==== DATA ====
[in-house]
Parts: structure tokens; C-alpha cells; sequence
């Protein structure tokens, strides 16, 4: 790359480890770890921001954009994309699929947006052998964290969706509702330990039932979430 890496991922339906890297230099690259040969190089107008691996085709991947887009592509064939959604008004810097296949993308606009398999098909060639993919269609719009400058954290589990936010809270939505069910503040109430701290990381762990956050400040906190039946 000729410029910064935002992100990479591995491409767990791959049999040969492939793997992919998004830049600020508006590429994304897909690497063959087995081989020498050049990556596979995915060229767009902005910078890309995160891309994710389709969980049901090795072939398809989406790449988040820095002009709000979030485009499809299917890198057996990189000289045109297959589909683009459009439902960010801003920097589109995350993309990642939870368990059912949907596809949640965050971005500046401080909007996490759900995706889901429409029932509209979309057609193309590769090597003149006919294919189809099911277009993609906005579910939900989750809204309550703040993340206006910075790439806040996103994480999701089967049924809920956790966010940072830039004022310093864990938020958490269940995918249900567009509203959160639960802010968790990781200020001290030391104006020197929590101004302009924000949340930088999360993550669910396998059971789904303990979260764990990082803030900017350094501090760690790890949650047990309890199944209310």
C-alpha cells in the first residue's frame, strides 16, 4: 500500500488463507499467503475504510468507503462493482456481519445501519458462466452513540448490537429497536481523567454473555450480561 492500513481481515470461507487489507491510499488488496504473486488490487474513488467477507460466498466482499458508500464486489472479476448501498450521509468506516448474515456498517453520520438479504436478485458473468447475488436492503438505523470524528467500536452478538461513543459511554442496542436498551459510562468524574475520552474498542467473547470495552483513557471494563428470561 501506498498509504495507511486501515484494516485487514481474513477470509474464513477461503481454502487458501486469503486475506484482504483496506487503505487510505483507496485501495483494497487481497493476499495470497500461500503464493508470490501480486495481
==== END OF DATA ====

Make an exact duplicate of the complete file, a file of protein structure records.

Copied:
[in-house]
Parts: structure tokens; C-alpha cells; sequence
């Protein structure tokens, strides 16, 4: 790359480890770890921001954009994309699929947006052998964290969706509702330990039932979430 890496991922339906890297230099690259040969190089107008691996085709991947887009592509064939959604008004810097296949993308606009398999098909060639993919269609719009400058954290589990936010809270939505069910503040109430701290990381762990956050400040906190039946 000729410029910064935002992100990479591995491409767990791959049999040969492939793997992919998004830049600020508006590429994304897909690497063959087995081989020498050049990556596979995915060229767009902005910078890309995160891309994710389709969980049901090795072939398809989406790449988040820095002009709000979030485009499809299917890198057996990189000289045109297959589909683009459009439902960010801003920097589109995350993309990642939870368990059912949907596809949640965050971005500046401080909007996490759900995706889901429409029932509209979309057609193309590769090597003149006919294919189809099911277009993609906005579910939900989750809204309550703040993340206006910075790439806040996103994480999701089967049924809920956790966010940072830039004022310093864990938020958490269940995918249900567009509203959160639960802010968790990781200020001290030391104006020197929590101004302009924000949340930088999360993550669910396998059971789904303990979260764990990082803030900017350094501090760690790890949650047990309890199944209310």
C-alpha cells in the first residue's frame, strides 16, 4: 500500500488463507499467503475504510468507503462493482456481519445501519458462466452513540448490537429497536481523567454473555450480561 492500513481481515470461507487489507491510499488488496504473486488490487474513488467477507460466498466482499458508500464486489472479476448501498450521509468506516448474515456498517453520520438479504436478485458473468447475488436492503438505523470524528467500536452478538461513543459511554442496542436498551459510562468524574475520552474498542467473547470495552483513557471494563428470561 501506498498509504495507511486501515484494516485487514481474513477470509474464513477461503481454502487458501486469503486475506484482504483496506487503505487510505483507496485501495483494497487481497493476499495470497500461500503464493508470490501480486495481